New Jersey indie band Pinegrove drifted onto the stage of The Fillmore shrouded in blue light and the tiny refractions from a collection of chandeliers. Pinegrove’s six-person band, dressed in stark whites and grays, took the time to feel comfortable in its temporary onstage home. Behind the band hung the cover of its most successful effort, Cardinal, the two overlapping squares of the album art enlarged on a crisp banner.
It was apparent that Pinegrove is still reflecting on the sexual coercion allegations connected to frontman Evan Stephens Hall in 2017. The group’s newest album, Marigold, is the first time Pinegrove has written fresh material since the band went on hiatus. Some fans, especially those who show up at the band’s concerts, still grapple with the challenging news and, moving forward, have to reconcile what their relationship with the band looks like.
The night’s mood was kind and quiet as the crowd used Pinegrove’s mellow sounds to approach the upcoming work week. The group launched into “Old Friends,” a buoyant pseudo-country ode to the people we can’t make time for but still care about. What was immediately noticeable was how much fuller and richer the band sounded live compared to its studio output. Hall’s usual reedy and wavering timbre was imbued with confidence inspired by the sold-out crowd. Behind Hall was the band’s drummer and co-founder, Zack Levine, whose thunderous bass drum provided warmth and a heartbeat, sustaining the entire set.
After every few songs, Hall would approach the microphone and politely ask the audience if “Everyone was doing well?” or something to that effect, making sure the crowd was prepared for the self-aware lyrics that are the foundation of Pinegrove. The audience rang with positivity after each check-in from the band, imploring Pinegrove to travel further down the road of loss, regret, discovery and hope that the group offers on so many occasions.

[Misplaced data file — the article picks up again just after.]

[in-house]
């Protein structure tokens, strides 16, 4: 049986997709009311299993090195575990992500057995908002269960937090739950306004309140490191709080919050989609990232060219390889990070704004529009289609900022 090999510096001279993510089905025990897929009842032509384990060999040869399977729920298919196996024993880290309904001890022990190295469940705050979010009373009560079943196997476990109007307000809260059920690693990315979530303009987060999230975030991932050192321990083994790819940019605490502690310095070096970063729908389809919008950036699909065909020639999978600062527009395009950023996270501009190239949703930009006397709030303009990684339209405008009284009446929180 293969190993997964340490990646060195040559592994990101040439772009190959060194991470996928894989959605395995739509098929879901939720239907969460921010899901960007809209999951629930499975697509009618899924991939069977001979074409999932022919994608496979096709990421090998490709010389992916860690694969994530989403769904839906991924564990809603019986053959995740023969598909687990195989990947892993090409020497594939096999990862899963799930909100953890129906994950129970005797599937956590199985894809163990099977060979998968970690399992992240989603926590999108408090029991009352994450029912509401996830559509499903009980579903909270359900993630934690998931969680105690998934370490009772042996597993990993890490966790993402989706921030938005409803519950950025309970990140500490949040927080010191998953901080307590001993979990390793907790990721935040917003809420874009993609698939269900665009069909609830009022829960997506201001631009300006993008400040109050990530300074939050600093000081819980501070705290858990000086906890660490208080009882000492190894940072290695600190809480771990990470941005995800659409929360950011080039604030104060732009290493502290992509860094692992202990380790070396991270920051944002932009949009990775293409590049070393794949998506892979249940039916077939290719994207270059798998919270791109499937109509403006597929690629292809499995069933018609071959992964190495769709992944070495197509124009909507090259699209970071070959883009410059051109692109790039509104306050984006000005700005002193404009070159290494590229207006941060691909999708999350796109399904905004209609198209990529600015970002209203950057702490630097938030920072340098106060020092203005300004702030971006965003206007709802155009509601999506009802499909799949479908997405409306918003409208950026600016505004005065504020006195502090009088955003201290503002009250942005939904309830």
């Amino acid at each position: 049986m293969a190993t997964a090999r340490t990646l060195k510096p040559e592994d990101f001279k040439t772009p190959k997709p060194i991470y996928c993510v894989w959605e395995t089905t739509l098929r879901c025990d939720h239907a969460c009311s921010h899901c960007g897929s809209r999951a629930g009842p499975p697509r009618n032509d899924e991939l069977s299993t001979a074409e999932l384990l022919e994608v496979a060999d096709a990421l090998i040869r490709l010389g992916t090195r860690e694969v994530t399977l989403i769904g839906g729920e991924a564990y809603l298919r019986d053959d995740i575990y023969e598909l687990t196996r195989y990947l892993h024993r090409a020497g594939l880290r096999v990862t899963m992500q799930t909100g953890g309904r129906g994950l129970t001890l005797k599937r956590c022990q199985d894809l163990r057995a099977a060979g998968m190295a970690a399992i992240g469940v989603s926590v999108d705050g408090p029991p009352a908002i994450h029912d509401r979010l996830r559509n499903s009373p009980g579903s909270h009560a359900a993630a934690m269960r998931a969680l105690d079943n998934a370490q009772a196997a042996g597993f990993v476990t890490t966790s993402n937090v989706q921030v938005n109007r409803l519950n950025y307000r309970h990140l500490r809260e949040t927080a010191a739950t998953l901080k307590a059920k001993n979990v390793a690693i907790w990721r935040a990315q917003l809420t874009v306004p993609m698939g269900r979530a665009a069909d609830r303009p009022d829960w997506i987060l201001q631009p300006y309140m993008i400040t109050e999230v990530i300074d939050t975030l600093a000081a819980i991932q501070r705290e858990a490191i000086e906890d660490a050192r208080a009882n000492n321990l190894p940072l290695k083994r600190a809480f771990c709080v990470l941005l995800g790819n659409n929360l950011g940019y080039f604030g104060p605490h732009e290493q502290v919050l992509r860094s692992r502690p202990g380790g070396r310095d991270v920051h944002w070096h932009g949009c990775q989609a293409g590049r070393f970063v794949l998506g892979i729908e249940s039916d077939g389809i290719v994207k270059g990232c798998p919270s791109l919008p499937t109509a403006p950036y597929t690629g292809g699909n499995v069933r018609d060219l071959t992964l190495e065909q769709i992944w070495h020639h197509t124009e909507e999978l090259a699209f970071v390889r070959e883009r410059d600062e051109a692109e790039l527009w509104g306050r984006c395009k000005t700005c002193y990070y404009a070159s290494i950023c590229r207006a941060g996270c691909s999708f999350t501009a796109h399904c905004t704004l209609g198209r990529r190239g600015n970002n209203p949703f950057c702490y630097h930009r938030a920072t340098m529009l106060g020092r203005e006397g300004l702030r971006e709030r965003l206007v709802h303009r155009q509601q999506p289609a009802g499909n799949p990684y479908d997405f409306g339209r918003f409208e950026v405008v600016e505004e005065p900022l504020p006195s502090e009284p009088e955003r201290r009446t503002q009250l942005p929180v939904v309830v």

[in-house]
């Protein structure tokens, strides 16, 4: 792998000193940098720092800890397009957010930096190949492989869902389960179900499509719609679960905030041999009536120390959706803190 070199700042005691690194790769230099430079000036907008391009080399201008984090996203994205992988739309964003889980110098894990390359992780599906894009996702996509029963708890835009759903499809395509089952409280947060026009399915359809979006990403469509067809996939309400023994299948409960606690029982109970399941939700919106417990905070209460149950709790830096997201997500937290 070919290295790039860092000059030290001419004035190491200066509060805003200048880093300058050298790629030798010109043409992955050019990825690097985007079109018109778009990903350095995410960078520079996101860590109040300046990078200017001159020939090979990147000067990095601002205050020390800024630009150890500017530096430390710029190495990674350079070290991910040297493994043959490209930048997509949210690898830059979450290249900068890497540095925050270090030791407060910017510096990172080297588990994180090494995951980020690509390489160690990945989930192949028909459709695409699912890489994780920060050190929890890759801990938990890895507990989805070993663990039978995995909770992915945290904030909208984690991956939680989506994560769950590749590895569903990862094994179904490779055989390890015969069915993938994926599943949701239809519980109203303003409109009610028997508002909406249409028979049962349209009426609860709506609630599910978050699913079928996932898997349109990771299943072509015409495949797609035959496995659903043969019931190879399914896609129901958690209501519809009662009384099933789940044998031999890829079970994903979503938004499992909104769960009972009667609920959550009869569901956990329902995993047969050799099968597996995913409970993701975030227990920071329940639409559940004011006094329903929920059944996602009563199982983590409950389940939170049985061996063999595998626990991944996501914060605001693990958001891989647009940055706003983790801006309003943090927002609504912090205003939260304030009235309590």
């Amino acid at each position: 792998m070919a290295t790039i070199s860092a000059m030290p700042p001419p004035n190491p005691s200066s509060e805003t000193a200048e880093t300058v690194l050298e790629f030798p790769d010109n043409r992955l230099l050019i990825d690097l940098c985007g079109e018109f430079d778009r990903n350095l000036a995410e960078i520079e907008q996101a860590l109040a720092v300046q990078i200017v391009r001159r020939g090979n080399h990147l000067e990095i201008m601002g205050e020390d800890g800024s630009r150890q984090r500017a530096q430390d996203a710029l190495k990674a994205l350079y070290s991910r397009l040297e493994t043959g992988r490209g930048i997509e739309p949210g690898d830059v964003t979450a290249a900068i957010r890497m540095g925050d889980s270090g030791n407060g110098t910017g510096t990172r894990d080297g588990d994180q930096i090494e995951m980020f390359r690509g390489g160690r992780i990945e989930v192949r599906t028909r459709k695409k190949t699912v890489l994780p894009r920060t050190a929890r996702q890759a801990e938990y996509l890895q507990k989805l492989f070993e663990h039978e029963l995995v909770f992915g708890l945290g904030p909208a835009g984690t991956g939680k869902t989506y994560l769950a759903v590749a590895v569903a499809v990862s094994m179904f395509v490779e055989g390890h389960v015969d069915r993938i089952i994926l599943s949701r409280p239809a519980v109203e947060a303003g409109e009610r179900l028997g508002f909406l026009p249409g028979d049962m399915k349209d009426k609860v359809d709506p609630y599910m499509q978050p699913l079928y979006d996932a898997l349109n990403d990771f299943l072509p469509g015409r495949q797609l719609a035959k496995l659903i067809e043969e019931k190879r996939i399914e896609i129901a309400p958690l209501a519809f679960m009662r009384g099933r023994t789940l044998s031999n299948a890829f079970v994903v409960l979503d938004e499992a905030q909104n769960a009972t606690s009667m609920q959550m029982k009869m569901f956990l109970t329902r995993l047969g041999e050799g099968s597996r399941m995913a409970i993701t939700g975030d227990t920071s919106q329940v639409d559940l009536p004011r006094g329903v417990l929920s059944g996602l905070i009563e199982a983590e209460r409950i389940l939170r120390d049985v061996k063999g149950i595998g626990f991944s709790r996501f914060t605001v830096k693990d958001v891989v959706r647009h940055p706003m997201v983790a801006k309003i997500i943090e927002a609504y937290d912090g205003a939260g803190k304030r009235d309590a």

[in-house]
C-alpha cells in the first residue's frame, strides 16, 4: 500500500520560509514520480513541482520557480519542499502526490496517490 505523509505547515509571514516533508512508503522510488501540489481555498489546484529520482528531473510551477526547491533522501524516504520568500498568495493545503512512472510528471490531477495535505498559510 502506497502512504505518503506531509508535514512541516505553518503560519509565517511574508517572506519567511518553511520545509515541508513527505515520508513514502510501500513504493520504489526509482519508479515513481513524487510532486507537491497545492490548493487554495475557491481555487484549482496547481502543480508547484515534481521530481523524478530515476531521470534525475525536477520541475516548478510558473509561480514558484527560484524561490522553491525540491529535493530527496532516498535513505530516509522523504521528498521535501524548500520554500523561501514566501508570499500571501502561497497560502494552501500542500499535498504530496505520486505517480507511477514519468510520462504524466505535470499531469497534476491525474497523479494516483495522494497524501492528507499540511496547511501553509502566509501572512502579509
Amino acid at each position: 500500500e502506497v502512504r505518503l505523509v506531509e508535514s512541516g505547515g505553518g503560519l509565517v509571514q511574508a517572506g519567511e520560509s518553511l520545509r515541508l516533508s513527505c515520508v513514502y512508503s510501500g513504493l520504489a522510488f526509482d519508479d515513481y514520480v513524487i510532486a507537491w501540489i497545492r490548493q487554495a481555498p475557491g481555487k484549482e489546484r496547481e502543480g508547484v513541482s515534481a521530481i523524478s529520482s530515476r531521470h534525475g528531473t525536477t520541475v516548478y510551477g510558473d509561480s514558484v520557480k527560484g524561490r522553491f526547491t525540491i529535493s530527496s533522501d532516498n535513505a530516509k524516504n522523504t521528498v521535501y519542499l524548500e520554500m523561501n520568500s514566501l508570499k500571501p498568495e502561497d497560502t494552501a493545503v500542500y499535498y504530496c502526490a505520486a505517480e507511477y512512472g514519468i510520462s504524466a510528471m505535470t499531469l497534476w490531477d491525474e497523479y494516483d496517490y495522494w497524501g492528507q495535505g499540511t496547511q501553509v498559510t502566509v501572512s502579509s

Pinegrove is not known for having a particularly heavy sound that results in wild dancing or ferocious energy. Rather, the niche mood the band fills invoked a slight sway from fan’s heels as they kept their attention trained on what was transpiring onstage. The people were in tune with the passion emerging from each voice crack, guitar solo and bass groove. Many fans would belt out their favorite lines from songs like “No Drugs” and “Aphasia,” adding themselves as temporary band members for a line or two before falling back into the swaying crowd. The community surrounding Pinegrove’s music is structured around expressing vulnerability and introspection.
There was no real attempt at bombastic showmanship from Pinegrove, which is to be expected from an emo-folk outfit. The band was comfortable with what it offered in depressingly melodic songs, and let the audience members decide for themselves how to react to each piece. The entire night felt mature, a period in which growth was encouraged but not pressed upon the listeners. After Pinegrove finished the hit song “Angelina,” Hall announced that the band would proceed into the encore without any of the fanfare usually associated with going off and coming back onstage.
The band finished strong with the whimsical “Visiting,” which had a fluttering, airy quality supplemented by garage rock guitars and drums. The band then calmly left the stage in the same manner it had entered, and the night reverted into an average February moonscape in San Francisco. Still, the energy the band provided hung in the room until every crowd member quietly packed their emotions together and exited down The Fillmore’s stairs. When all was said and done, Pinegrove truly left a reminder to always find the extraordinary in the normal — and to never miss a moment of life.
Highlights: “Spiral,” “Dotted Line,” “Neighbor”
Contact Jake Lilian at [email protected].